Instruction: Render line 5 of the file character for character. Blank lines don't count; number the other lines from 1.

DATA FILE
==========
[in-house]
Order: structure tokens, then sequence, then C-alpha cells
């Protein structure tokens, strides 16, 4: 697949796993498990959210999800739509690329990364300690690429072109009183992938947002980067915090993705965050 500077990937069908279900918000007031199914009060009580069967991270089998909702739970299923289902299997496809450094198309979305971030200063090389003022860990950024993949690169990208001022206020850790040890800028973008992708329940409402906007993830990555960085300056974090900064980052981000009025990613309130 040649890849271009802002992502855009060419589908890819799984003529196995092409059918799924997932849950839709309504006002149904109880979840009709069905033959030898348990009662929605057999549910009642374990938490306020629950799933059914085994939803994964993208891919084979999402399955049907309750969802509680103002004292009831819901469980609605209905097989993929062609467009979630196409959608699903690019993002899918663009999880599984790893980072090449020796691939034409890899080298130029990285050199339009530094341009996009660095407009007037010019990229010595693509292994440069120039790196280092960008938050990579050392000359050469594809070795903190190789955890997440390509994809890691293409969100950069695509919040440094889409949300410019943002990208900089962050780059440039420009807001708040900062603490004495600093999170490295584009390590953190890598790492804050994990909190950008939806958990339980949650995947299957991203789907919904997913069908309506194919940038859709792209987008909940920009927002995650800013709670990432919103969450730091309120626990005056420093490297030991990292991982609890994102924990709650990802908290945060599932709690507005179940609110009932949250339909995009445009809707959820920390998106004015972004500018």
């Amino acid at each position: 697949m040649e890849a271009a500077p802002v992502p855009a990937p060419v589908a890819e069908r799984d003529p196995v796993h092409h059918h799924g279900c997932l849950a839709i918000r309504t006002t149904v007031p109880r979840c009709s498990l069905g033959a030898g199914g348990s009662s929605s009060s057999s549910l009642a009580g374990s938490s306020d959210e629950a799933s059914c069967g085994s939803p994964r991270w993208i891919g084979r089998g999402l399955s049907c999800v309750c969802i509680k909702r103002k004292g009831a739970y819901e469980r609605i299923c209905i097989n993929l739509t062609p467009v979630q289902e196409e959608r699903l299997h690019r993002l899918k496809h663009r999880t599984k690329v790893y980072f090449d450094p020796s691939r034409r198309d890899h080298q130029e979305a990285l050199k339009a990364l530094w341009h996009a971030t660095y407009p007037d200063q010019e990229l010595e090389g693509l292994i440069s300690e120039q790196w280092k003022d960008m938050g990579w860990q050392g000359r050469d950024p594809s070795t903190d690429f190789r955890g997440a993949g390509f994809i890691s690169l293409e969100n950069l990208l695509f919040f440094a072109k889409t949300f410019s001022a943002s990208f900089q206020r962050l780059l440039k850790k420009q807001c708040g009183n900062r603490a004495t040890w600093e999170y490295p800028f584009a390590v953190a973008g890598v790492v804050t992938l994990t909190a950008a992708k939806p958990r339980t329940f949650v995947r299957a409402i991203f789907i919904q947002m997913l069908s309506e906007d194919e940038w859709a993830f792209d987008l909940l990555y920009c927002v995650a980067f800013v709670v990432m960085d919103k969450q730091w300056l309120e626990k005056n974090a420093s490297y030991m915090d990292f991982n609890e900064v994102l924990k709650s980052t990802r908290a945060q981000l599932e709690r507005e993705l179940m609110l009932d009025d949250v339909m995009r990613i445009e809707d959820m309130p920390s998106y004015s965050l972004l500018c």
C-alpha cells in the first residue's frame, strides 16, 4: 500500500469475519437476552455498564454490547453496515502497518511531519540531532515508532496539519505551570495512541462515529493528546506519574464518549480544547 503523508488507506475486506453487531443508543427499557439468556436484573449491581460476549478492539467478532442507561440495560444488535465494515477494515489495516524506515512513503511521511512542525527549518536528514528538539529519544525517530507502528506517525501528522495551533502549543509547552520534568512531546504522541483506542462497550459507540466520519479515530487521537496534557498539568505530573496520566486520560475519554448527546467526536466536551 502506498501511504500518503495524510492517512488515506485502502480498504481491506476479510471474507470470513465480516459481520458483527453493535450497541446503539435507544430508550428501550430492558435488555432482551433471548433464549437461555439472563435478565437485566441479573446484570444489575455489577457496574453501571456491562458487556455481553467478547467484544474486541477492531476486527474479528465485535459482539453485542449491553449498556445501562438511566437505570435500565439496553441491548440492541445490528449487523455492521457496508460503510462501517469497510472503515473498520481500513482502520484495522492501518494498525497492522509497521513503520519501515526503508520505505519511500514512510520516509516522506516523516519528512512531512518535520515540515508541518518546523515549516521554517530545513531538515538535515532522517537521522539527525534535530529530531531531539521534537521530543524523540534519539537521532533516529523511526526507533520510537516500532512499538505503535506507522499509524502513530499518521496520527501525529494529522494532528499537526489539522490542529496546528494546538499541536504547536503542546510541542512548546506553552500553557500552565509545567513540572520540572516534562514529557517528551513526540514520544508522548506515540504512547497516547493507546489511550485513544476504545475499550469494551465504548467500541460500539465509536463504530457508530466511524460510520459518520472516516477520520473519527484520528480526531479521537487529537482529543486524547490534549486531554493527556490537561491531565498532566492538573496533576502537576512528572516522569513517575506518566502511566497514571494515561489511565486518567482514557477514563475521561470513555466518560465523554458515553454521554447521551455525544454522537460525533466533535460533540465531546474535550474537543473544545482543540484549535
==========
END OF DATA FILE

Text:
C-alpha cells in the first residue's frame, strides 16, 4: 500500500469475519437476552455498564454490547453496515502497518511531519540531532515508532496539519505551570495512541462515529493528546506519574464518549480544547 503523508488507506475486506453487531443508543427499557439468556436484573449491581460476549478492539467478532442507561440495560444488535465494515477494515489495516524506515512513503511521511512542525527549518536528514528538539529519544525517530507502528506517525501528522495551533502549543509547552520534568512531546504522541483506542462497550459507540466520519479515530487521537496534557498539568505530573496520566486520560475519554448527546467526536466536551 502506498501511504500518503495524510492517512488515506485502502480498504481491506476479510471474507470470513465480516459481520458483527453493535450497541446503539435507544430508550428501550430492558435488555432482551433471548433464549437461555439472563435478565437485566441479573446484570444489575455489577457496574453501571456491562458487556455481553467478547467484544474486541477492531476486527474479528465485535459482539453485542449491553449498556445501562438511566437505570435500565439496553441491548440492541445490528449487523455492521457496508460503510462501517469497510472503515473498520481500513482502520484495522492501518494498525497492522509497521513503520519501515526503508520505505519511500514512510520516509516522506516523516519528512512531512518535520515540515508541518518546523515549516521554517530545513531538515538535515532522517537521522539527525534535530529530531531531539521534537521530543524523540534519539537521532533516529523511526526507533520510537516500532512499538505503535506507522499509524502513530499518521496520527501525529494529522494532528499537526489539522490542529496546528494546538499541536504547536503542546510541542512548546506553552500553557500552565509545567513540572520540572516534562514529557517528551513526540514520544508522548506515540504512547497516547493507546489511550485513544476504545475499550469494551465504548467500541460500539465509536463504530457508530466511524460510520459518520472516516477520520473519527484520528480526531479521537487529537482529543486524547490534549486531554493527556490537561491531565498532566492538573496533576502537576512528572516522569513517575506518566502511566497514571494515561489511565486518567482514557477514563475521561470513555466518560465523554458515553454521554447521551455525544454522537460525533466533535460533540465531546474535550474537543473544545482543540484549535